Turkey, pumpkin pie, and football aren’t the only things that are part of many Americans’ Thanksgiving traditions. Deals and bargain prices have also become a part of the holiday season, and more people are going online to find them.
Cyber Monday—the Monday after Thanksgiving—is one of the biggest online shopping days of the year, providing a golden opportunity for scammers and spammers looking to take advantage of unsuspecting online shoppers. On Cyber Monday, hackers may use tactics like preying on popular keyword searches to lure shoppers to malicious websites, with the goal of collecting financial and personal information.
These simple tips can help protect your personal information and transactions on Cyber Monday and throughout the holiday season:
- Keep your computer, browser, anti-virus and other critical software up to date.
- Only buy from reputable sites and pay attention to URLs. Malicious websites may look similar to a legitimate site, but the URL may use a variation in spelling or a different domain (e.g., .com vs. .net). Also look in the address box for the "s" in https:// before any transaction. That “s” tells you that the site is taking extra measures to help secure your information.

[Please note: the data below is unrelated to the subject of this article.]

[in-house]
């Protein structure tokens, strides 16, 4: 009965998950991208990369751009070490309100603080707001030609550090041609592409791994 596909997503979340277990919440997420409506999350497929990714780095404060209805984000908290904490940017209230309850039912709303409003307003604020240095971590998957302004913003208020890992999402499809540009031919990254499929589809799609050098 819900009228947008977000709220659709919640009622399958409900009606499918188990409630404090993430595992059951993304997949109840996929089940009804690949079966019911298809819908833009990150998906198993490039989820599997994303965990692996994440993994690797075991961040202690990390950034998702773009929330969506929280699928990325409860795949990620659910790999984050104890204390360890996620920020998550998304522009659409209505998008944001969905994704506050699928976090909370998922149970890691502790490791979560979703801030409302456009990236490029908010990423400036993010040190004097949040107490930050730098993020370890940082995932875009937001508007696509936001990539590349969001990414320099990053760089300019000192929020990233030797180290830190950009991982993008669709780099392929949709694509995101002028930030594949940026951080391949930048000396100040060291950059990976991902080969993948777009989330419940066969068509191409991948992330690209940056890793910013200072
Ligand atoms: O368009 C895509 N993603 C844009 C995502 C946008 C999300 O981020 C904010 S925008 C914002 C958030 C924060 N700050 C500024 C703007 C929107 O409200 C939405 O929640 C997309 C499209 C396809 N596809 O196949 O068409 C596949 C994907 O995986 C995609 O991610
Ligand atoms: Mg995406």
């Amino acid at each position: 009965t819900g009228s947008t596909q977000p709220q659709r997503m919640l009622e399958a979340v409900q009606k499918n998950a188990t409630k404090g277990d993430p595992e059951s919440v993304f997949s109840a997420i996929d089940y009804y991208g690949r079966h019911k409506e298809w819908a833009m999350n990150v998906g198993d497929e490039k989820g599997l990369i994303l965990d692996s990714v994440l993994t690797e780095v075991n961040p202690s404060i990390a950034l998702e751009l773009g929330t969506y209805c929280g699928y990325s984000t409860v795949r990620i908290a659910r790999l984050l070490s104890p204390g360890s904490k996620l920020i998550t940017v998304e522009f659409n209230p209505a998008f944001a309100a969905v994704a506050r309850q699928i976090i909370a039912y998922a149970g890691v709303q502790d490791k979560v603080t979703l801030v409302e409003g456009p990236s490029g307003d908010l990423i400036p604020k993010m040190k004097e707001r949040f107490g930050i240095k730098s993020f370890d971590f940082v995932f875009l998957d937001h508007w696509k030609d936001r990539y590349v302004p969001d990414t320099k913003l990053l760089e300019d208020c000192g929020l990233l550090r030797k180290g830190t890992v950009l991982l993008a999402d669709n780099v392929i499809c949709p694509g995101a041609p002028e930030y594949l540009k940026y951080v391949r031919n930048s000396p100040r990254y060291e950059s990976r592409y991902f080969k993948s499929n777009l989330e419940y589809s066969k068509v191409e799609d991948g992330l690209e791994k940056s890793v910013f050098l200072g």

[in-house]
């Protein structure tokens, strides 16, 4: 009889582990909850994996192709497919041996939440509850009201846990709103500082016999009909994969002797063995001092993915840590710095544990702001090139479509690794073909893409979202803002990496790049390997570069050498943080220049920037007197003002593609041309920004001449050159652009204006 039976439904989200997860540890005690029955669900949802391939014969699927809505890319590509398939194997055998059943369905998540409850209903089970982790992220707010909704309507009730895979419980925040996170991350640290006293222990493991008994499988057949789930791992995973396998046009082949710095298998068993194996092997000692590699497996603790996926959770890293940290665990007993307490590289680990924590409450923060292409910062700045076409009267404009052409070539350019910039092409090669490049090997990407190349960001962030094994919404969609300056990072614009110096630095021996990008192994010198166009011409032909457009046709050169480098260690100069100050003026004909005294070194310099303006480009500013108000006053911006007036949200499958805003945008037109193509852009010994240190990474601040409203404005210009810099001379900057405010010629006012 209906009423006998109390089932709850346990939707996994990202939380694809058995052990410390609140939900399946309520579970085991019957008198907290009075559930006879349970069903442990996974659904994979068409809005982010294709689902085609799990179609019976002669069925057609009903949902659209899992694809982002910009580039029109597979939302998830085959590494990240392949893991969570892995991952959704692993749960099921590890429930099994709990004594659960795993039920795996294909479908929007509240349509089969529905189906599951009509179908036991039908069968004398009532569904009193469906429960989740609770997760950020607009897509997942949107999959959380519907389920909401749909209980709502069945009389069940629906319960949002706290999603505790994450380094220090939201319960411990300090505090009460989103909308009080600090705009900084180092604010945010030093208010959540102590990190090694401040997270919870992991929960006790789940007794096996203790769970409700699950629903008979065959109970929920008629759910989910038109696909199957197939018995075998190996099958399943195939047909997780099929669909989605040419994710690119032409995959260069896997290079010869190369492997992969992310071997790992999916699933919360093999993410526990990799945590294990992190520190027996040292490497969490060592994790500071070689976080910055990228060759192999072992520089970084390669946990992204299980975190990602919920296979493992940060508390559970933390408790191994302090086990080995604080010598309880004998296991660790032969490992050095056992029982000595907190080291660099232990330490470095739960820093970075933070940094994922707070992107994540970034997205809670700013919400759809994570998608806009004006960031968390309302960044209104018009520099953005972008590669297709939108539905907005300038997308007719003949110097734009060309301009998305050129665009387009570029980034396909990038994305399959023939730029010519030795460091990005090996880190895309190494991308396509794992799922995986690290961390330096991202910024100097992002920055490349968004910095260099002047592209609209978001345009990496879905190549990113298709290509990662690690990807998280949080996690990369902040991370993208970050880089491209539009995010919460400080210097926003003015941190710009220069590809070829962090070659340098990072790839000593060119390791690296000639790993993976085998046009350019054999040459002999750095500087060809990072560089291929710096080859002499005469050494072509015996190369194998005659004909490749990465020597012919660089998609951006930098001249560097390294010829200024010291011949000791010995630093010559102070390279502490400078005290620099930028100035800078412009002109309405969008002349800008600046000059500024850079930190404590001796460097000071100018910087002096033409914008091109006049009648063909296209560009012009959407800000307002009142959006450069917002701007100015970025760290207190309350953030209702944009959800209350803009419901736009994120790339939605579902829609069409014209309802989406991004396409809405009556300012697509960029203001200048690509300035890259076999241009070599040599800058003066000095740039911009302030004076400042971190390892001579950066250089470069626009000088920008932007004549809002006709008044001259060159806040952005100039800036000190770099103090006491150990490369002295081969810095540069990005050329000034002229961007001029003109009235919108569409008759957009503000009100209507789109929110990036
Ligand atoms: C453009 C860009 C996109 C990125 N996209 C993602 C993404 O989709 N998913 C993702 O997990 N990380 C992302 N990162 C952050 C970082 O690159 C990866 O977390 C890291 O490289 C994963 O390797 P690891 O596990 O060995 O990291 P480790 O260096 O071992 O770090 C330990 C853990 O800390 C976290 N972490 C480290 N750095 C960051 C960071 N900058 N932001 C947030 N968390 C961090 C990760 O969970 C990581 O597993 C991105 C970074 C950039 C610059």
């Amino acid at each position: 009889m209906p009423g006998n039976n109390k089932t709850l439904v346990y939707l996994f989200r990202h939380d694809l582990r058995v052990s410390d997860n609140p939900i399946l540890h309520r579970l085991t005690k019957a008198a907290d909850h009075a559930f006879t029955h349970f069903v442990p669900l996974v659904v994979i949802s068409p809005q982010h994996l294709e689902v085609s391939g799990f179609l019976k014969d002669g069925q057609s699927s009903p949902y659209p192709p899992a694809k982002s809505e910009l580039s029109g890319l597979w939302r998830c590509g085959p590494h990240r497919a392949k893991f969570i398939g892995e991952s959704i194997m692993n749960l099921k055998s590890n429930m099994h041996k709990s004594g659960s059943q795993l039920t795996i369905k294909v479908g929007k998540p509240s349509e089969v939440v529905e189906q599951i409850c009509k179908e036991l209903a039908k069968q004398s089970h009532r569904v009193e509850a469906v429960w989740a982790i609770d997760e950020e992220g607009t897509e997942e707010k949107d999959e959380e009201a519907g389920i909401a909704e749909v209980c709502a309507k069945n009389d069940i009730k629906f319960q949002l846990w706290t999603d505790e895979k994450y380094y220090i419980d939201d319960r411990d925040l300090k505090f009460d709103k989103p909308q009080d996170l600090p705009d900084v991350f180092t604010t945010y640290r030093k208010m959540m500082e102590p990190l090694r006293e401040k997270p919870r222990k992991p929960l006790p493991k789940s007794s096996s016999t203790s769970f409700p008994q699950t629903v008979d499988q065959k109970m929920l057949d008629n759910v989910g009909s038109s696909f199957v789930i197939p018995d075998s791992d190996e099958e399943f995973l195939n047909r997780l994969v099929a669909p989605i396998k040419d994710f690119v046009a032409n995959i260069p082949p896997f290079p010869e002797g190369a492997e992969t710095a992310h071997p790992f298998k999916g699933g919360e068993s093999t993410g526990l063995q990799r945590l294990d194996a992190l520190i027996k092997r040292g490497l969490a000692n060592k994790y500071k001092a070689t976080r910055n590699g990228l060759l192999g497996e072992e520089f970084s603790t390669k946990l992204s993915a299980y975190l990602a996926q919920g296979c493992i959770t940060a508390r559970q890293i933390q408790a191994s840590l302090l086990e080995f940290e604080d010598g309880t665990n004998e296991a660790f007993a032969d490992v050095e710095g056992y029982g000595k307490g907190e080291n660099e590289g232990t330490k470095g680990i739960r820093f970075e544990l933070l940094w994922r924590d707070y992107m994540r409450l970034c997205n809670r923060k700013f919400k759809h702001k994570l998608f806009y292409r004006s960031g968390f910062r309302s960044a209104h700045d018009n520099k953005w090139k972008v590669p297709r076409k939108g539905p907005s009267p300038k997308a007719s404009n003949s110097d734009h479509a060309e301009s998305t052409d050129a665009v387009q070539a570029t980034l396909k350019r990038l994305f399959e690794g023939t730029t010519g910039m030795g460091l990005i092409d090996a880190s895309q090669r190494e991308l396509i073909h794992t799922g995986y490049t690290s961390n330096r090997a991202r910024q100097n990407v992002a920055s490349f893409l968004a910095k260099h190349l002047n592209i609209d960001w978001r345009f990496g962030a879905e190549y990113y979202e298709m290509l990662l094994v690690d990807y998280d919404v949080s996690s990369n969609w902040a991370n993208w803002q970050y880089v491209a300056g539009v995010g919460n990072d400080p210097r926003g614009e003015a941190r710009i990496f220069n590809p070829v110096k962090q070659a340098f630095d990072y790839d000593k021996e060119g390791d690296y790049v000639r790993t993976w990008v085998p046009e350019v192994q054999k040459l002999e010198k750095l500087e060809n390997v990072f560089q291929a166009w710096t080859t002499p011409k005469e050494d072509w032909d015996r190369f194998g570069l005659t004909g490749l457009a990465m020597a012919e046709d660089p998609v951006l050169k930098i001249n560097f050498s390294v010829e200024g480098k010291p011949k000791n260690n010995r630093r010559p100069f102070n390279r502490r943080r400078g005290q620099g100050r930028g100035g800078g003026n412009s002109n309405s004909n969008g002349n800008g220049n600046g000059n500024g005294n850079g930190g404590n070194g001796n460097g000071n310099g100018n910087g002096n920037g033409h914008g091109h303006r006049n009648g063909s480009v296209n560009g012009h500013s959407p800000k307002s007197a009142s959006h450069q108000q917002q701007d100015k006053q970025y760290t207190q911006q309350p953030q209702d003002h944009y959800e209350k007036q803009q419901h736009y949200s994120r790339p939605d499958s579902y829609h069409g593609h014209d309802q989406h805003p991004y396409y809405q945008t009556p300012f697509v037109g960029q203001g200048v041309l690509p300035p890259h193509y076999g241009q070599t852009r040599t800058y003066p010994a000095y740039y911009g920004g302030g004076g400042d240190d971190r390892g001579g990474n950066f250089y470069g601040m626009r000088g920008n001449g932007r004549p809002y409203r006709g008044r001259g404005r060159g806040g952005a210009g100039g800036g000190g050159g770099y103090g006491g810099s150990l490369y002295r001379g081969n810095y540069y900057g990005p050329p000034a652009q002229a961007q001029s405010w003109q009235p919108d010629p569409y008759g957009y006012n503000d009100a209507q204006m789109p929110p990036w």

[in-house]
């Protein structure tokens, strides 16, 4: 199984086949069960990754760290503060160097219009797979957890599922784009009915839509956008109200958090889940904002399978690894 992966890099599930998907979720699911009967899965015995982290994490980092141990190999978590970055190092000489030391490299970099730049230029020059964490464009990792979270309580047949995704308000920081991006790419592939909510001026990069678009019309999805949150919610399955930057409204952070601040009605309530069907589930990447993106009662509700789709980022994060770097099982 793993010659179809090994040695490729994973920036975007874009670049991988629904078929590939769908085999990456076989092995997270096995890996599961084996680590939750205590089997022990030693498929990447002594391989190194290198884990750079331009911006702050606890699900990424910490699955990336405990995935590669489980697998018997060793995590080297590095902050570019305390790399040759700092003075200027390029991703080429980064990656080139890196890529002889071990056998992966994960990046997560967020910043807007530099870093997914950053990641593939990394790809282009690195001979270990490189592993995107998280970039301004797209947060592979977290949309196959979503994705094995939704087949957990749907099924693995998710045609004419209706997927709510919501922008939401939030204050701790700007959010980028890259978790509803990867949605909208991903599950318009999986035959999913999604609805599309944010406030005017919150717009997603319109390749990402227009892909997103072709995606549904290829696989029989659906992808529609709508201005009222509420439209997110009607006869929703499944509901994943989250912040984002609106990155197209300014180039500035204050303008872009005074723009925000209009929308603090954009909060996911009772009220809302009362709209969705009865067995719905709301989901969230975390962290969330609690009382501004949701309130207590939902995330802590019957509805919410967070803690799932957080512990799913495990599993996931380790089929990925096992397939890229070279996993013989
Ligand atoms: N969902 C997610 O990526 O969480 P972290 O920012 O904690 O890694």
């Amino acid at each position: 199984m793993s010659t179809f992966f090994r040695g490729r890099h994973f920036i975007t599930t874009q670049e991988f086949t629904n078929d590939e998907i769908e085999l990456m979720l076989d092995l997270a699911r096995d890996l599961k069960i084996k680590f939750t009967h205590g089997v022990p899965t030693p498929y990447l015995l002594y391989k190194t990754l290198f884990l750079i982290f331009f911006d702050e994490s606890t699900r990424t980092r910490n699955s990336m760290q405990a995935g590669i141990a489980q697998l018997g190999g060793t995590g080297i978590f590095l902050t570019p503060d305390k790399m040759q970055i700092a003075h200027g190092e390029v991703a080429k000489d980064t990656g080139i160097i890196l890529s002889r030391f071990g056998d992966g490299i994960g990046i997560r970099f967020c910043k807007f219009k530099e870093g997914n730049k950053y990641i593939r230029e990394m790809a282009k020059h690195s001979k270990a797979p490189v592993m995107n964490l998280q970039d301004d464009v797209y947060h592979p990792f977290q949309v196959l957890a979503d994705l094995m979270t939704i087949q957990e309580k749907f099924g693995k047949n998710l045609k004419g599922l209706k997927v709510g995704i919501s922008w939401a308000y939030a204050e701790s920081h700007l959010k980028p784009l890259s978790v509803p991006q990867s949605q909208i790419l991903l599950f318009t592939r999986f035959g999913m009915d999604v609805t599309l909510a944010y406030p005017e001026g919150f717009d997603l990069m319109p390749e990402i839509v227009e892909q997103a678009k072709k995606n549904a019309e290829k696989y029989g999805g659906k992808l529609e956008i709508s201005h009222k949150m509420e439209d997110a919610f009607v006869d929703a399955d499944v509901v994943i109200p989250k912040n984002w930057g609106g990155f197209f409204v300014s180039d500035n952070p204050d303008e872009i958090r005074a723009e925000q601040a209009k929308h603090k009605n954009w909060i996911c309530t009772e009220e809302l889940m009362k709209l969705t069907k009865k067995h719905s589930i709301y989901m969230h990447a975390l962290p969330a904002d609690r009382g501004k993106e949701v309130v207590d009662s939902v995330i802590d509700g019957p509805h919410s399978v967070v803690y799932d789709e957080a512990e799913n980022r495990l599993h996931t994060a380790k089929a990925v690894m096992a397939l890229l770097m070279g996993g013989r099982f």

- Beware of deals that sound too good to be true. Use caution when opening email attachments and do not follow unsolicited web links in email messages and pay special attention to extremely low prices on hard-to-get items.
- Use a credit card instead of a debit card. There are laws to limit your liability for fraudulent credit card charges, and you may not have the same level of protection when using your debit card.
- Keep a record of your order. Retain all documentation from the order in the event your purchase does not ship or if there are unauthorized charges on your bill.
- Check your statements. Keep a record of your purchases and copies of confirmation pages, and compare them to your bank statements. If there is a discrepancy, report it immediately.
Stop.Think.Connect.™ is a national public awareness effort to guide the nation to a higher level of Internet safety and security by educating and empowering Americans to be more vigilant about practicing safe online habits. Cybersecurity is a shared responsibility and we are all called on to ACT or Achieve Cybersecurity Together. For more information, please visit www.dhs.gov/stopthinkconnect.